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Future Planning and Project Implementation 35 FUTURE SETTLEMENT AND INDUCED DEVELOPMENT A frequent consequence of levee construction is human settlement of areas behind levees, as these areas may be seen as safe for development and habitation. This phenomenon may take place in previously undevel- oped and uninhabited areas; similarly, it may occur in flood-damaged areas such as New Orleans, where settlement or resettlement may take place behind strengthened and raised levees. The negative consequences of this ‘induced development’ were noted in this NRC committee’s 2008 report, where it was stated that “Plans that encourage people to move into hazardous areas put them at risk in future hurricanes” (NRC, 2008). The Association of State Flood- plain Managers likewise has concluded that levees “are inappropriate as a means of protecting undeveloped land for proposed development” (ASFPM, 2007). The LACPR draft final technical report explains the importance of preventing induced development behind levees (USACE, 2009, p. 25, main report). The LACPR report explains the ways in which induced development was addressed in its report and the LACPR team deserves credit for recognizing the importance of limiting new settlement in haz- ardous areas. The LACPR report also appropriately recognizes the value of other related nonstructural measures, such as relocations, in signifi- cantly and reliably reducing flood risk (USACE, 2009, p. 36, Summary). Even though the concept of preventing induced development is en- dorsed, another portion of the LACPR report explains that “the popula- tion of South Louisiana is expected to increase” (LACPR, 2009, p. 38, main report). Population growth and redevelopment policies are of course beyond the Corps’ responsibilities; nevertheless, a program for reducing flood risks that sought to prevent induced development in vul- nerable areas would state clearly the reasons why the most vulnerable areas of southern Louisiana should be avoided and not resettled. There are of course many parties encouraging population growth in the region, but efforts to resettle people back into vulnerable areas will increase the flood risks to the city and its inhabitants and will not improve public safety. It is encouraging that the LACPR draft final technical report describes the importance of preventing induced development. The report, however, does not adequately demonstrate how these principles will be a prominent part of hurricane protection and coastal restoration actions. Discouraging development in particularly vulnerable areas, whether or not they are protected by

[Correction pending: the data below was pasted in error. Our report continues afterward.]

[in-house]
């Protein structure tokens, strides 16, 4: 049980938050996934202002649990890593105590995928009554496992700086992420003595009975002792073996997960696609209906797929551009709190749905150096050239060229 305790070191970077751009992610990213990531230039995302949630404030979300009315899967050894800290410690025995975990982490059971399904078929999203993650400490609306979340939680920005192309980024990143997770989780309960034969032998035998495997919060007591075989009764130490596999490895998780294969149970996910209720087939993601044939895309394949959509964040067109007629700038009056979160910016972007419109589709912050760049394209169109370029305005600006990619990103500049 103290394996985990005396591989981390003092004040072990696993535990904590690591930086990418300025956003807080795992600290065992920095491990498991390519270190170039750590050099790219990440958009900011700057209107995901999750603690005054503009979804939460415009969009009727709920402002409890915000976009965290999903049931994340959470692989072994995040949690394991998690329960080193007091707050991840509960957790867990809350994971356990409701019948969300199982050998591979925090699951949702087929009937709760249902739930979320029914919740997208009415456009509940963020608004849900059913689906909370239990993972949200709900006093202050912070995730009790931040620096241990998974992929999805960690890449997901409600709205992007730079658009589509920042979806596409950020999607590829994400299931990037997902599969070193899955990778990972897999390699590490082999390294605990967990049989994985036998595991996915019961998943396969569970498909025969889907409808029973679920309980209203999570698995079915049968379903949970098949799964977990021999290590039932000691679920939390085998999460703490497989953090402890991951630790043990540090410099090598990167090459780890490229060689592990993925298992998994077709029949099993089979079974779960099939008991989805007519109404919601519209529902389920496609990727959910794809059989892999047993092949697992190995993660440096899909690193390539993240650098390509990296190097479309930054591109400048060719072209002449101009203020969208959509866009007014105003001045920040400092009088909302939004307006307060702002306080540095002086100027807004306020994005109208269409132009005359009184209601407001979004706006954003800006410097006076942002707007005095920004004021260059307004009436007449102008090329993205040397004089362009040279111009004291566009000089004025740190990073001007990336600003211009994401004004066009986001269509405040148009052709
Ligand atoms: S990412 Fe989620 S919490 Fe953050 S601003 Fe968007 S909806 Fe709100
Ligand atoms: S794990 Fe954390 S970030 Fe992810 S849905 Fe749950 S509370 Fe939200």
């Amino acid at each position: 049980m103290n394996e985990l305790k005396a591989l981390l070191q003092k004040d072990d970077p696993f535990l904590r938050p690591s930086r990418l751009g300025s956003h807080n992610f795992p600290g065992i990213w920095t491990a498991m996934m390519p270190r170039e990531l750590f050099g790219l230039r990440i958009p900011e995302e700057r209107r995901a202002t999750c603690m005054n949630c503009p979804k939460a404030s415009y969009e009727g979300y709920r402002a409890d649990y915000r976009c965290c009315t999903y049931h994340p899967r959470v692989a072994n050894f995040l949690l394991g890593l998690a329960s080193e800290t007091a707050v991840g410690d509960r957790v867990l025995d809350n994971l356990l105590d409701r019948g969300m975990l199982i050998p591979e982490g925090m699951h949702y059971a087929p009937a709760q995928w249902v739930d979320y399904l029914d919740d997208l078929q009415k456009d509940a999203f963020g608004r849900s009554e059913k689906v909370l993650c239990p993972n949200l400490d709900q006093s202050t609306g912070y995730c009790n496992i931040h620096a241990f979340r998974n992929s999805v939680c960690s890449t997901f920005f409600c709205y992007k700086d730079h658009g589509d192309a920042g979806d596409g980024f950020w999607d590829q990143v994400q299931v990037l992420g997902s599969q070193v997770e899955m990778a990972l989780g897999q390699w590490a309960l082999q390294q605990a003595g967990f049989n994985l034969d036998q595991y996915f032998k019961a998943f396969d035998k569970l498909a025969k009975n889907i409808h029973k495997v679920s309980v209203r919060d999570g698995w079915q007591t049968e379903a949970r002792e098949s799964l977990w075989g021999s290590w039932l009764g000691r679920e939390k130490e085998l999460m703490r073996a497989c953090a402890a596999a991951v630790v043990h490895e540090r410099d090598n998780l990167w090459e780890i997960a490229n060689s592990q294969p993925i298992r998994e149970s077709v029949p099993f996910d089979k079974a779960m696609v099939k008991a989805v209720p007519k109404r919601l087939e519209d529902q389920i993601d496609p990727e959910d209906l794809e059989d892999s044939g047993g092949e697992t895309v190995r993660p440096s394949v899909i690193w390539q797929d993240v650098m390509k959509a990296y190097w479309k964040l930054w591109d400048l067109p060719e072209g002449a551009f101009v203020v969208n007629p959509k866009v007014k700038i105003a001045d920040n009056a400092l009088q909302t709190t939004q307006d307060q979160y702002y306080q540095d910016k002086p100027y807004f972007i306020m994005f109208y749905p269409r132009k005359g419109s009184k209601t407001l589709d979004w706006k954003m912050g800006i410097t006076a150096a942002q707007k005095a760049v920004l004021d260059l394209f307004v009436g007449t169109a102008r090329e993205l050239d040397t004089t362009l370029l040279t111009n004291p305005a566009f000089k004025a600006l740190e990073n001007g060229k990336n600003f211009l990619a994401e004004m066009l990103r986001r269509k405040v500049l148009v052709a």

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36 Second Review of LACPR Draft Report levees, is a fundamental principle of flood risk management and reduction. The LACPR should strengthen its cooperation with state and local entities to ensure that the prevention of induced development is accorded a more prominent and meaningful role in future plans. CONSTRAINTS OF THE CURRENT LEGISLATIVE SETTING The Corps of Engineers has responsibilities for numerous restoration and hurricane protection projects in southern Louisiana, under multiple authorizations. Although this reflects the traditional process of project authorizations through federal Water Resources Development Acts, it represents a piecemeal and poorly coordinated approach to ecosystem restoration and hurricane protection. If these projects are to be devel- oped and implemented in a coordinated fashion across all of coastal Lou- isiana, this current situation of multiple authorizations—which may en- tail lengthy re-authorization processes if the Corps wishes to adjust op- erational goals—will hinder comprehensive, collaborative, and adaptive restoration and protection. The LACPR draft final technical report indicates that the majority of the improvements identified for final consideration therein could be im- plemented under the multiple, existing authorizations for hurricane pro- tection across southern Louisiana, either directly or by utilizing project change orders and that the remainder could be handled by new authoriza- tions; however, it is not clear that this is advisable. A good precedent for authorizing legislation for large-scale, adaptive ecosystem management projects, such as those that are needed to protect southern Louisiana into perpetuity, is the Comprehensive Everglades Restoration Plan (CERP). Authorized in the Water Resources Develop- ment Act of 2000 (WRDA 2000), the CERP is a 50/50 funding partner- ship with the State of Florida with a goal to “restore, preserve, and pro- tect the South Florida ecosystem while providing for other water-related needs of the region, including water supply and flood protection” (WRDA 2000, Section 601). In addition to the enabling legislation, an accompanying report from the U.S. Senate Committee on Environment and Public Works explains the rationale and value of the CERP in promoting an adaptive approach to large-scale ecosystem management: The committee does not expect rigid adherence to the Plan as it was submitted to Congress. This result would